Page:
Freight transport demand by mode and group of goods
Assessment made on 01 Oct 2003
ClassificationTransport (Primary theme)
- TERM 013
Policy issue: Break the link between economic growth and freight transport growth
Overall freight transport demand (in terms of tonne-kilometres) followed economic development. Road transport has increased continuously, mainly at the cost of rail freight transport. The freight transport intensity decreased slightly during the 1996-2000 period.
Freight transport demand grew faster than GDP, thereby moving away from the objective of reducing the link between economic growth and freight transport demand. The demand for freight transport per unit of GDP shows an average increase of 11 % between 1991 and 2000 in EU Member States.
The modal split in freight transport changed considerably between 1996 and 1999. The share of road transport increased, whereas the share of rail decreased considerably from 47 % in 1996 to 36 % in 2000, thereby threatening the objective to maintain a 35 % share of rail transport in 2010 in the acceding countries. The share of oil pipelines and inland shipping accounts for only a small part of all tonne-kilometres and remained stable during the 1996-99 period.
The share of road freight transport increased during the 1991-2000 period, whereas the modal share of short-sea shipping remained more or less stable. Both had a share of 41 % in 2000. The modal shares of rail, inland waterways and oil pipelines continue to decrease, thereby moving away from the objective of stabilising the share of alternative transport modes (CTP).
Following the economic downturn after the fall of the Iron Curtain in 1989, a general trend can be observed of declining freight transport demand in the early 1990s, up to 1992/93. After 1992/93, freight transport demand, closely following economic recovery, increased rapidly. An important factor behind increasing transport demand is the opening-up of the borders between the EU and the ACs. The European Union is by far the most important trading partner of the 10 acceding and the 3 candidate countries. Between 1993 and 1999, the total value of trade increased almost threefold to EUR 210 billion. At 13.7 % of total trade, the candidate countries as a group are the EU's second trade partner, after the USA.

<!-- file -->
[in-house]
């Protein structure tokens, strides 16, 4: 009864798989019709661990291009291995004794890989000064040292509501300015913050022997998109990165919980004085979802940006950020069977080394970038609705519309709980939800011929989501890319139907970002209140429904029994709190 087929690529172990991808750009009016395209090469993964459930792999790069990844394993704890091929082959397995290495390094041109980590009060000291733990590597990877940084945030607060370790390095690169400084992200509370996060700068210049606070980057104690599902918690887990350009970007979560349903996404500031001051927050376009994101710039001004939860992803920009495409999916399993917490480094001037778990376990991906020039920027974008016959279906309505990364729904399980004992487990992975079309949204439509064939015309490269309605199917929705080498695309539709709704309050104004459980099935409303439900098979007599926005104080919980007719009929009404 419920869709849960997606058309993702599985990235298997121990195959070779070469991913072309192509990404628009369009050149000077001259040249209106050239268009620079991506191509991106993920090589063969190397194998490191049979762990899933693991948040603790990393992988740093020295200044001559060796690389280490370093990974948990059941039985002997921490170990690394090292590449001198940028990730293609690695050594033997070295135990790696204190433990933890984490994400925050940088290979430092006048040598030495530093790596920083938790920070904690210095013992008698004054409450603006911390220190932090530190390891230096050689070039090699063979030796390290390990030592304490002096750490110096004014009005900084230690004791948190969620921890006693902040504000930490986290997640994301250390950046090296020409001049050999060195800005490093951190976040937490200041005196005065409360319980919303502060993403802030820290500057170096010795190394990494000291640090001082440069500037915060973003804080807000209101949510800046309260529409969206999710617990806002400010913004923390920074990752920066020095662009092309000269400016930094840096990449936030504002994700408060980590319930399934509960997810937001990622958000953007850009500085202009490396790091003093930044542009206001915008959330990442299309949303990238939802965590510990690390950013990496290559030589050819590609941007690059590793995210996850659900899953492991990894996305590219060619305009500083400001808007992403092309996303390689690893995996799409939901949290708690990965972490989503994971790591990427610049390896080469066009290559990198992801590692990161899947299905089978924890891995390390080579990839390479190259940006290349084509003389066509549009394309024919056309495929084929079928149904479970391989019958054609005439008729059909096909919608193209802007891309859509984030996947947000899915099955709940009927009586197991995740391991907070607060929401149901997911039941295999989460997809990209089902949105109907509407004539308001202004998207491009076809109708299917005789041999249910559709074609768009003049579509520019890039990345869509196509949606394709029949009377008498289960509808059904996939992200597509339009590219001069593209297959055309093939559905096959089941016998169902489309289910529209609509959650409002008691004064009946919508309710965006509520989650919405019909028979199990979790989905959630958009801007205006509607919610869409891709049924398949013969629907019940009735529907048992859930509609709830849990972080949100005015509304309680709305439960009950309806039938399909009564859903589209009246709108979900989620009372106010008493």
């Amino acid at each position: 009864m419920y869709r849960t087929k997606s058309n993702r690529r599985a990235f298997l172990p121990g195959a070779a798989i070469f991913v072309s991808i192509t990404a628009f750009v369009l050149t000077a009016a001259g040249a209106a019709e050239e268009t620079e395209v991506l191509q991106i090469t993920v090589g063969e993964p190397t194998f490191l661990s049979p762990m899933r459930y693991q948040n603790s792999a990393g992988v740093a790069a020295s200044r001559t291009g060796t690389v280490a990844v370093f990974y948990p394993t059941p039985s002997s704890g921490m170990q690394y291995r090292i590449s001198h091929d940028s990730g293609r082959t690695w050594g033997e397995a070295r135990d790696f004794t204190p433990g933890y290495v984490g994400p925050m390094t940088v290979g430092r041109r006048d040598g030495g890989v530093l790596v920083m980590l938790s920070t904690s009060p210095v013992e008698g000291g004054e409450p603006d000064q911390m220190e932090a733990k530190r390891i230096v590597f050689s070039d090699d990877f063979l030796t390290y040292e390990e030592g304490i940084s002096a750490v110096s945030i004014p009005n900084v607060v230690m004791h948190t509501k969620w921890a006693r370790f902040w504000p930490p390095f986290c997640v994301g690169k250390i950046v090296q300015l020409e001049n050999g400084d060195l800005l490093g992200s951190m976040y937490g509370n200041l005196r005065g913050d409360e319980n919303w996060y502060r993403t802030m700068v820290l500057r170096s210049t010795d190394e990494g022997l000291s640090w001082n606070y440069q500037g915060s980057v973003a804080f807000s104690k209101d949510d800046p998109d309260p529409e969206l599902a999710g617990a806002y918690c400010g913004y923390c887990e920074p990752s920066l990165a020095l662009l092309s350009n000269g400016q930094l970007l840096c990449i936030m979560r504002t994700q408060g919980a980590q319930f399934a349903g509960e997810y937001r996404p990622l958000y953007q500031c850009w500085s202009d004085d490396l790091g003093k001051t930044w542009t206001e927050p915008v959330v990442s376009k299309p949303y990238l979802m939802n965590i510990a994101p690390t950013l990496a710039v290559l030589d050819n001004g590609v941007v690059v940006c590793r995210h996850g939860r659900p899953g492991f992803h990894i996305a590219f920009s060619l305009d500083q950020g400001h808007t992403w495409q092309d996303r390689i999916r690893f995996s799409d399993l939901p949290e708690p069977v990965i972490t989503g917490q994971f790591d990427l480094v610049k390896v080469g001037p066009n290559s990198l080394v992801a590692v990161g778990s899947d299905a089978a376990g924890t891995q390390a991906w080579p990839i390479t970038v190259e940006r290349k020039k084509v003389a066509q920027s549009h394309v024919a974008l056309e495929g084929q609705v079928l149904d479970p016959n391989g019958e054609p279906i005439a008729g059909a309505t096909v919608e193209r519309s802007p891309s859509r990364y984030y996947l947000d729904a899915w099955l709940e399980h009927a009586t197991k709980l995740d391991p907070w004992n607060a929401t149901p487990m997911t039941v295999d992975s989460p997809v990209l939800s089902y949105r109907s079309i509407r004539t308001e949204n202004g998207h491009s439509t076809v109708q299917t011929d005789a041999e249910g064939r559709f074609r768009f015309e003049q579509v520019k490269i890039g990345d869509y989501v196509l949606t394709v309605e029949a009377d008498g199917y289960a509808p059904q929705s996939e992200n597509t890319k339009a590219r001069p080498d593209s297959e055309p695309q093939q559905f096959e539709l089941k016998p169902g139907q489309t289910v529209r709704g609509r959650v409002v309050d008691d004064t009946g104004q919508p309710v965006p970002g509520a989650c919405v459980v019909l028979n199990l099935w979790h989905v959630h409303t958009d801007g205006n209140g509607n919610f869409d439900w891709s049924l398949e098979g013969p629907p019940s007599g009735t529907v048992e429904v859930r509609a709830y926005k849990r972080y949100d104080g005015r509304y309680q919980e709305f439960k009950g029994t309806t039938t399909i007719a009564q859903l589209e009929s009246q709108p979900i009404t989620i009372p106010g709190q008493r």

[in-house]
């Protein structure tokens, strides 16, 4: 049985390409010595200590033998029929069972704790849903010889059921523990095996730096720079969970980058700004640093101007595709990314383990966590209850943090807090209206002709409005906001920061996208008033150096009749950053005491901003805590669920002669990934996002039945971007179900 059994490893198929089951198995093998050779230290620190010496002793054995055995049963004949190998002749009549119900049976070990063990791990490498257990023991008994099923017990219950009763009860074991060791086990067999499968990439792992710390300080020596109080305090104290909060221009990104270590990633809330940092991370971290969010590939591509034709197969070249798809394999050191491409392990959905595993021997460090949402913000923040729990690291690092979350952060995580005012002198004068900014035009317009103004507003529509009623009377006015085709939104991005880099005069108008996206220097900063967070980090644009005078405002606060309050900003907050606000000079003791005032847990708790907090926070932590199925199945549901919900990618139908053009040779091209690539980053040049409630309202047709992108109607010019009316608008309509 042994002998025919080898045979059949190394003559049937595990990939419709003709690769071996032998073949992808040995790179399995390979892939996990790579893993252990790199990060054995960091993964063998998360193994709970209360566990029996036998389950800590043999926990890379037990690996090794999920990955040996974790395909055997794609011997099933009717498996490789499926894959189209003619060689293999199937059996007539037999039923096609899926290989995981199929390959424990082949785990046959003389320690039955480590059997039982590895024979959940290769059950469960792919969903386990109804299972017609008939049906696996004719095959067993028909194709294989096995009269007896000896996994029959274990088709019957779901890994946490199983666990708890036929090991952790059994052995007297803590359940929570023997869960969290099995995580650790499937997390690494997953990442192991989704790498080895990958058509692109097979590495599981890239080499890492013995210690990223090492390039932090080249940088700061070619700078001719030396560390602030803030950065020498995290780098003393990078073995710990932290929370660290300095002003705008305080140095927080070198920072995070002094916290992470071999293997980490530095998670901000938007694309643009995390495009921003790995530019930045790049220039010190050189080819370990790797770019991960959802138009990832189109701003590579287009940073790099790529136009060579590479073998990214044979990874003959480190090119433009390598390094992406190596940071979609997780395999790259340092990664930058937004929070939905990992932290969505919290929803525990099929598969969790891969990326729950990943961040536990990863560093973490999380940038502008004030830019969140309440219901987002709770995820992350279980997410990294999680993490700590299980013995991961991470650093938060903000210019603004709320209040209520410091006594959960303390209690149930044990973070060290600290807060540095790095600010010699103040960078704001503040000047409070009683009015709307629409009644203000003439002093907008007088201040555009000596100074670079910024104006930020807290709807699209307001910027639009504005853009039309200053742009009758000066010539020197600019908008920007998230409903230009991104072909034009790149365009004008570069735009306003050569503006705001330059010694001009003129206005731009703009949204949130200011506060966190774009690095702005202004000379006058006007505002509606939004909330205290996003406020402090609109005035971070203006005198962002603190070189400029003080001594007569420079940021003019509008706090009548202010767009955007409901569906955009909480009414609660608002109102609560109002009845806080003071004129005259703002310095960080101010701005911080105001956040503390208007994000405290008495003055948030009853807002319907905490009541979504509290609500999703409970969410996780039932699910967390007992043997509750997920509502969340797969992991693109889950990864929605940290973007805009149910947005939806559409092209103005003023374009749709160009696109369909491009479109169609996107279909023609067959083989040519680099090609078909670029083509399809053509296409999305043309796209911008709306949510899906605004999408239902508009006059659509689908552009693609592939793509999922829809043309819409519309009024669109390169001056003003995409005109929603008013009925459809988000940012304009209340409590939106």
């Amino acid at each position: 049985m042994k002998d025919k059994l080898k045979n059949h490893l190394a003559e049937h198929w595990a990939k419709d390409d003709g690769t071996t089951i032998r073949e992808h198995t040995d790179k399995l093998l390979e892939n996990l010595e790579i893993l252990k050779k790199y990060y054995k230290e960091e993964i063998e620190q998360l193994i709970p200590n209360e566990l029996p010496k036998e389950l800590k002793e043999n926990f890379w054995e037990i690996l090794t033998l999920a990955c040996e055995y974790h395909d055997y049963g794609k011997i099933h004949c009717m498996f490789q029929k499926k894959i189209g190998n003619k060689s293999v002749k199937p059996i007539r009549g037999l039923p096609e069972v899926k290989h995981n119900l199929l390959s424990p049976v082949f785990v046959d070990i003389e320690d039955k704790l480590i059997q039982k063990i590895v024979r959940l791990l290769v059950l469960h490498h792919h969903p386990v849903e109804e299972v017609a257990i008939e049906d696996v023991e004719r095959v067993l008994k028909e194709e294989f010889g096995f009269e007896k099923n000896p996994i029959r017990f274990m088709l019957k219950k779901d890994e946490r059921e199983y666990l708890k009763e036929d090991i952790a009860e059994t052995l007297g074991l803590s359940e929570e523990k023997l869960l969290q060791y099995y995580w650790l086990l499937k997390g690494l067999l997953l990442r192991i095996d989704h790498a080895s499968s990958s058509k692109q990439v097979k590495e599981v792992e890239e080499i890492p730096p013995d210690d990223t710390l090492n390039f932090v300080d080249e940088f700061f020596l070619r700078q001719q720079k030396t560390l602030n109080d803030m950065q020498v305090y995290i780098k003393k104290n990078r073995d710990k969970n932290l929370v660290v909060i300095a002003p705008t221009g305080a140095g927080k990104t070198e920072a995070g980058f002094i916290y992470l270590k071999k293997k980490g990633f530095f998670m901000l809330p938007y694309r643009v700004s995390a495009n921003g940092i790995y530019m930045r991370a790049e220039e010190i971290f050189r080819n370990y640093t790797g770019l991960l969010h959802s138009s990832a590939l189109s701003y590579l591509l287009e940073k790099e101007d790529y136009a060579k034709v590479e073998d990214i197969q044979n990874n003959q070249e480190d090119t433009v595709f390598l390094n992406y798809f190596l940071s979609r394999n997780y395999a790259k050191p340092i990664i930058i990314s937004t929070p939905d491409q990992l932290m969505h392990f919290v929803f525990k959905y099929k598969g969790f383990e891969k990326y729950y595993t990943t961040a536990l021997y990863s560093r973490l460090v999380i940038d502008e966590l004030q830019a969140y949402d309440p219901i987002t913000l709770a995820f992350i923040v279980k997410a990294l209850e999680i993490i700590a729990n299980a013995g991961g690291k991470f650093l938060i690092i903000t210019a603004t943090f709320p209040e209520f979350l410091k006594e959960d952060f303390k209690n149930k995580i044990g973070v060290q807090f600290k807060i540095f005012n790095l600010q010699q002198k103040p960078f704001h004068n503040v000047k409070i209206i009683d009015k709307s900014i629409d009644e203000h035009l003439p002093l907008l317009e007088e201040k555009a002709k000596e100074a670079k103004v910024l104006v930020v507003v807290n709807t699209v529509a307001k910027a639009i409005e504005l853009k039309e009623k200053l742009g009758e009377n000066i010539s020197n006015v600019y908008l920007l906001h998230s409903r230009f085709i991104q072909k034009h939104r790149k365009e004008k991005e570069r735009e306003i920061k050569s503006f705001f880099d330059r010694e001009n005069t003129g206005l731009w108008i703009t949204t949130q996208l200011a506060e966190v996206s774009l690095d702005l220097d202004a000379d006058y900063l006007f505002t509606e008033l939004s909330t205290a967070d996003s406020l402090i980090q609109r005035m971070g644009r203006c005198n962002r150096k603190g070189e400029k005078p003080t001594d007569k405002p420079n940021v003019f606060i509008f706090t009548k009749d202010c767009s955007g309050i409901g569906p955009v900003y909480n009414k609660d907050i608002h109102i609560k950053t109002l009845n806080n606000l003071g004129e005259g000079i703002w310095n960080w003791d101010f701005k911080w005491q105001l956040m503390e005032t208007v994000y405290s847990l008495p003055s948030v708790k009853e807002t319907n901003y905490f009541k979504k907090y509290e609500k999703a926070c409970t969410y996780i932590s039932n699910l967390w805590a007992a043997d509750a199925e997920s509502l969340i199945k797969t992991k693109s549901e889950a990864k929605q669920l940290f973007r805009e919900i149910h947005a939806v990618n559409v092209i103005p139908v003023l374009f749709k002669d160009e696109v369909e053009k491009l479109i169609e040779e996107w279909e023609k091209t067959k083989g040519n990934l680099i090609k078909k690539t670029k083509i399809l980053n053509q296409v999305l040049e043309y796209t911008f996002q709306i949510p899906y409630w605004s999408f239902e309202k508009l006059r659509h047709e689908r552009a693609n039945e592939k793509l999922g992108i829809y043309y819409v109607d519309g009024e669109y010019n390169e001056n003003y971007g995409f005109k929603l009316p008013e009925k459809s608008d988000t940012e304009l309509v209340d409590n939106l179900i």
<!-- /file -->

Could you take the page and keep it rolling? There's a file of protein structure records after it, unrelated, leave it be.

Overall transport demand in the 8 acceding countries increased with 7 % in the 1996-2000 period to 320 billion tonne-km. Road transport was the most important mode in freight transport, and showed also the strongest growth: 19 % between 1996 and 2000. Rail transport and inland waterway both decreased between 1996 and 2000, with 9 and 16 % respectively. Oil pipeline transport grew with 13 % between 1996 and 1999.
Between 1991 and 2000 total freight transport demand in the Member States increased by a third from 2 300 to over 3 000 billion tonne-km. Over this period, the average EU annual growth rate of freight transport (3.2 % per year) was considerably higher than that of GDP (2.1 % per year). The decrease in freight transport between 1991-1993 reflects the reduction in economic activity of that period. Since 1996, freight transport grew even more rapidly than the average rate, reaching 4 to 5 % growth per year.All modes in freight transport experienced growth on the European level in the 1991-2000 period. The most extensive growth was in road transport and short sea shipping, with an average yearly growth rate of 4.0 and 3.3 % respectively. Rail freight transport has grown with 0.8 %, inland shipping with 1.7 % and transport through oil pipelines with 1.0 %.Portugal, Luxembourg and Ireland - countries showing high growth in GDP - show the highest increase in freight transport demand between 1991 and 2000 (taken into account road, rail, inland shipping and oil pipelines). North-European countries (Sweden, Finland and Denmark) show the lowest increase in freight transport demand.
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This briefing is part of the EEA's report The European Environment - State and Outlook 2015. The EEA is an official agency of the EU, tasked with providing information on Europe’s environment.
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